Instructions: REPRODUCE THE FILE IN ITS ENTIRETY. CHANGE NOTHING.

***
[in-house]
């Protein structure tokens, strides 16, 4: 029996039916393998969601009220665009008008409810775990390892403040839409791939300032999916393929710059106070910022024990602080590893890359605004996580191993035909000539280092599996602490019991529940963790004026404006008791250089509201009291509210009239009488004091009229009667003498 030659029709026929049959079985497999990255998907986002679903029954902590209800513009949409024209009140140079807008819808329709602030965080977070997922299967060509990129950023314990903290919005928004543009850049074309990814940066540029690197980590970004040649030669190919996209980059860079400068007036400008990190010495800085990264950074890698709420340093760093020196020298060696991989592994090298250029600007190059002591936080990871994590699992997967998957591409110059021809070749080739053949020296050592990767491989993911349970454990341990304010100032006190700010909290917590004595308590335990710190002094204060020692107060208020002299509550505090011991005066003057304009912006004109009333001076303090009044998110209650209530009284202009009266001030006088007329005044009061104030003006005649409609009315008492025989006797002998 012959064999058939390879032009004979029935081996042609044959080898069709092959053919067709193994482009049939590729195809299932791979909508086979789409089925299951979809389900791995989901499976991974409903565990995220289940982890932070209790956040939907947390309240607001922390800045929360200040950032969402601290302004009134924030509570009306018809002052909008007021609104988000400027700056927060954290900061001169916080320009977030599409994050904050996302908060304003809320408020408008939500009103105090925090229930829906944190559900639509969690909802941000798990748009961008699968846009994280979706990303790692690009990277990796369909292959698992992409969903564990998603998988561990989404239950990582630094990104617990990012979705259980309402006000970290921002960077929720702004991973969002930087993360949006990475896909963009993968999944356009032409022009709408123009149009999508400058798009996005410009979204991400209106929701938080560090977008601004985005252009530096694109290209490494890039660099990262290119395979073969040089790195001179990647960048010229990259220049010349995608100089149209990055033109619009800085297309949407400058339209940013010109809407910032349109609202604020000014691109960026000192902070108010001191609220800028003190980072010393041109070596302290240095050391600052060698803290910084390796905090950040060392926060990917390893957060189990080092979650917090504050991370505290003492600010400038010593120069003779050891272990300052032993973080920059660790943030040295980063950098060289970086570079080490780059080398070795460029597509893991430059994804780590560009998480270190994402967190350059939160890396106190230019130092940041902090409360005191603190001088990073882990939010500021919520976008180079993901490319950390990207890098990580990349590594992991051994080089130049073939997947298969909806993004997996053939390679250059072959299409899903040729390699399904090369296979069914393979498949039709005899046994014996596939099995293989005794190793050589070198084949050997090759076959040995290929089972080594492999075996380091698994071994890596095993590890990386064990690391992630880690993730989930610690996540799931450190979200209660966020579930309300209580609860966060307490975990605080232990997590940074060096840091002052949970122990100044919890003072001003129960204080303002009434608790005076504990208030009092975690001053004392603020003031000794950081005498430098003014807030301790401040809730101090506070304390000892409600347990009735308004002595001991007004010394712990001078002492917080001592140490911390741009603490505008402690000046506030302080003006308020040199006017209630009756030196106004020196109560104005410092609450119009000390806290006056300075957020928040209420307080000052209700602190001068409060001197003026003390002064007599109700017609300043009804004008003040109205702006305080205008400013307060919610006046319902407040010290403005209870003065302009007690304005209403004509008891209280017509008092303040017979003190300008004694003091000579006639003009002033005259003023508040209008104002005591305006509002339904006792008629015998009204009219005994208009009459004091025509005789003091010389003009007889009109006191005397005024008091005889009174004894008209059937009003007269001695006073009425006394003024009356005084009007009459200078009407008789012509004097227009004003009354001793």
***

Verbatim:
[in-house]
């Protein structure tokens, strides 16, 4: 029996039916393998969601009220665009008008409810775990390892403040839409791939300032999916393929710059106070910022024990602080590893890359605004996580191993035909000539280092599996602490019991529940963790004026404006008791250089509201009291509210009239009488004091009229009667003498 030659029709026929049959079985497999990255998907986002679903029954902590209800513009949409024209009140140079807008819808329709602030965080977070997922299967060509990129950023314990903290919005928004543009850049074309990814940066540029690197980590970004040649030669190919996209980059860079400068007036400008990190010495800085990264950074890698709420340093760093020196020298060696991989592994090298250029600007190059002591936080990871994590699992997967998957591409110059021809070749080739053949020296050592990767491989993911349970454990341990304010100032006190700010909290917590004595308590335990710190002094204060020692107060208020002299509550505090011991005066003057304009912006004109009333001076303090009044998110209650209530009284202009009266001030006088007329005044009061104030003006005649409609009315008492025989006797002998 012959064999058939390879032009004979029935081996042609044959080898069709092959053919067709193994482009049939590729195809299932791979909508086979789409089925299951979809389900791995989901499976991974409903565990995220289940982890932070209790956040939907947390309240607001922390800045929360200040950032969402601290302004009134924030509570009306018809002052909008007021609104988000400027700056927060954290900061001169916080320009977030599409994050904050996302908060304003809320408020408008939500009103105090925090229930829906944190559900639509969690909802941000798990748009961008699968846009994280979706990303790692690009990277990796369909292959698992992409969903564990998603998988561990989404239950990582630094990104617990990012979705259980309402006000970290921002960077929720702004991973969002930087993360949006990475896909963009993968999944356009032409022009709408123009149009999508400058798009996005410009979204991400209106929701938080560090977008601004985005252009530096694109290209490494890039660099990262290119395979073969040089790195001179990647960048010229990259220049010349995608100089149209990055033109619009800085297309949407400058339209940013010109809407910032349109609202604020000014691109960026000192902070108010001191609220800028003190980072010393041109070596302290240095050391600052060698803290910084390796905090950040060392926060990917390893957060189990080092979650917090504050991370505290003492600010400038010593120069003779050891272990300052032993973080920059660790943030040295980063950098060289970086570079080490780059080398070795460029597509893991430059994804780590560009998480270190994402967190350059939160890396106190230019130092940041902090409360005191603190001088990073882990939010500021919520976008180079993901490319950390990207890098990580990349590594992991051994080089130049073939997947298969909806993004997996053939390679250059072959299409899903040729390699399904090369296979069914393979498949039709005899046994014996596939099995293989005794190793050589070198084949050997090759076959040995290929089972080594492999075996380091698994071994890596095993590890990386064990690391992630880690993730989930610690996540799931450190979200209660966020579930309300209580609860966060307490975990605080232990997590940074060096840091002052949970122990100044919890003072001003129960204080303002009434608790005076504990208030009092975690001053004392603020003031000794950081005498430098003014807030301790401040809730101090506070304390000892409600347990009735308004002595001991007004010394712990001078002492917080001592140490911390741009603490505008402690000046506030302080003006308020040199006017209630009756030196106004020196109560104005410092609450119009000390806290006056300075957020928040209420307080000052209700602190001068409060001197003026003390002064007599109700017609300043009804004008003040109205702006305080205008400013307060919610006046319902407040010290403005209870003065302009007690304005209403004509008891209280017509008092303040017979003190300008004694003091000579006639003009002033005259003023508040209008104002005591305006509002339904006792008629015998009204009219005994208009009459004091025509005789003091010389003009007889009109006191005397005024008091005889009174004894008209059937009003007269001695006073009425006394003024009356005084009007009459200078009407008789012509004097227009004003009354001793």